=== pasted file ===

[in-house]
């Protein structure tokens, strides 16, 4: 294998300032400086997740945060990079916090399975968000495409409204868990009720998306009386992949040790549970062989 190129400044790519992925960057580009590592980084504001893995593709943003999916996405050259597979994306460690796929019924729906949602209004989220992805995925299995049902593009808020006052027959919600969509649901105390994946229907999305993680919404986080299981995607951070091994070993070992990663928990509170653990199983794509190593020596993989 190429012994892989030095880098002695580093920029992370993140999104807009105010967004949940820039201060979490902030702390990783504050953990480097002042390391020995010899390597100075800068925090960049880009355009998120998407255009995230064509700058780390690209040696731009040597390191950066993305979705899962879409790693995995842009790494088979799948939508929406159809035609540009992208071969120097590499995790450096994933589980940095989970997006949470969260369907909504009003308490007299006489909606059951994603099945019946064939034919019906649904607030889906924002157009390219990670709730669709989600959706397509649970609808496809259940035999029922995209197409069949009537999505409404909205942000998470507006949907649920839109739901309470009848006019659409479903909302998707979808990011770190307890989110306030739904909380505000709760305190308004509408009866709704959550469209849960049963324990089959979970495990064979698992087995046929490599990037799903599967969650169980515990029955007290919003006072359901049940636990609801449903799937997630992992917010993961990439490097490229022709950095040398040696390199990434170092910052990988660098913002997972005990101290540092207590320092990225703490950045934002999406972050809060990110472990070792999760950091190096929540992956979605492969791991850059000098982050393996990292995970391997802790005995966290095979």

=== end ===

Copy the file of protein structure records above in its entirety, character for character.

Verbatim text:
[in-house]
């Protein structure tokens, strides 16, 4: 294998300032400086997740945060990079916090399975968000495409409204868990009720998306009386992949040790549970062989 190129400044790519992925960057580009590592980084504001893995593709943003999916996405050259597979994306460690796929019924729906949602209004989220992805995925299995049902593009808020006052027959919600969509649901105390994946229907999305993680919404986080299981995607951070091994070993070992990663928990509170653990199983794509190593020596993989 190429012994892989030095880098002695580093920029992370993140999104807009105010967004949940820039201060979490902030702390990783504050953990480097002042390391020995010899390597100075800068925090960049880009355009998120998407255009995230064509700058780390690209040696731009040597390191950066993305979705899962879409790693995995842009790494088979799948939508929406159809035609540009992208071969120097590499995790450096994933589980940095989970997006949470969260369907909504009003308490007299006489909606059951994603099945019946064939034919019906649904607030889906924002157009390219990670709730669709989600959706397509649970609808496809259940035999029922995209197409069949009537999505409404909205942000998470507006949907649920839109739901309470009848006019659409479903909302998707979808990011770190307890989110306030739904909380505000709760305190308004509408009866709704959550469209849960049963324990089959979970495990064979698992087995046929490599990037799903599967969650169980515990029955007290919003006072359901049940636990609801449903799937997630992992917010993961990439490097490229022709950095040398040696390199990434170092910052990988660098913002997972005990101290540092207590320092990225703490950045934002999406972050809060990110472990070792999760950091190096929540992956979605492969791991850059000098982050393996990292995970391997802790005995966290095979």